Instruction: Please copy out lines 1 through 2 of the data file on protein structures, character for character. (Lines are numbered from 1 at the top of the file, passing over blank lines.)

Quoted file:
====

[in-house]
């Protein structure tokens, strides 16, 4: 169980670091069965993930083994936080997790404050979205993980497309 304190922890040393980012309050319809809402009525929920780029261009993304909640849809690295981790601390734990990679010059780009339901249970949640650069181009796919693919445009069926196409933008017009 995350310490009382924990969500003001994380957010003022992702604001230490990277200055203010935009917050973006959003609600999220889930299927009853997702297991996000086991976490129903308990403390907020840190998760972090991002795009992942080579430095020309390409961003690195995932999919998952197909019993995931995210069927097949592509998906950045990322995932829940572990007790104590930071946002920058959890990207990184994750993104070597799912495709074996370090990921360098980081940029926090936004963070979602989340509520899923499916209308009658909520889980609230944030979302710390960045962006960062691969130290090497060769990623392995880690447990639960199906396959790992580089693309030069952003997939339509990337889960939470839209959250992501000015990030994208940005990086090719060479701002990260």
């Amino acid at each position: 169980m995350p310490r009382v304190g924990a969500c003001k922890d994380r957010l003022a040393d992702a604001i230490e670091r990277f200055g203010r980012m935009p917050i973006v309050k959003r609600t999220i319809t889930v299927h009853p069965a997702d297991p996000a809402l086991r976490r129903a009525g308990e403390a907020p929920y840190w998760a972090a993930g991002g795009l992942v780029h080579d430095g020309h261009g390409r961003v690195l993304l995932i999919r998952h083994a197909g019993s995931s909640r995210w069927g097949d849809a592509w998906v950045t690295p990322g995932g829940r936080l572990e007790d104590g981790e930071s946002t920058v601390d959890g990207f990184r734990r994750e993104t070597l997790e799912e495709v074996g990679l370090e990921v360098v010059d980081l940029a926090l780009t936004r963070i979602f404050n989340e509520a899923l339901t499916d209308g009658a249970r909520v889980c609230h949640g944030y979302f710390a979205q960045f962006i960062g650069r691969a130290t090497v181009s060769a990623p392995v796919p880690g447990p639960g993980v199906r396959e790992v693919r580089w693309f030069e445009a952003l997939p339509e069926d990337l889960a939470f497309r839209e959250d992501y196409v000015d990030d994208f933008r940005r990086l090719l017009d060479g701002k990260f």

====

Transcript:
[in-house]
């Protein structure tokens, strides 16, 4: 169980670091069965993930083994936080997790404050979205993980497309 304190922890040393980012309050319809809402009525929920780029261009993304909640849809690295981790601390734990990679010059780009339901249970949640650069181009796919693919445009069926196409933008017009 995350310490009382924990969500003001994380957010003022992702604001230490990277200055203010935009917050973006959003609600999220889930299927009853997702297991996000086991976490129903308990403390907020840190998760972090991002795009992942080579430095020309390409961003690195995932999919998952197909019993995931995210069927097949592509998906950045990322995932829940572990007790104590930071946002920058959890990207990184994750993104070597799912495709074996370090990921360098980081940029926090936004963070979602989340509520899923499916209308009658909520889980609230944030979302710390960045962006960062691969130290090497060769990623392995880690447990639960199906396959790992580089693309030069952003997939339509990337889960939470839209959250992501000015990030994208940005990086090719060479701002990260």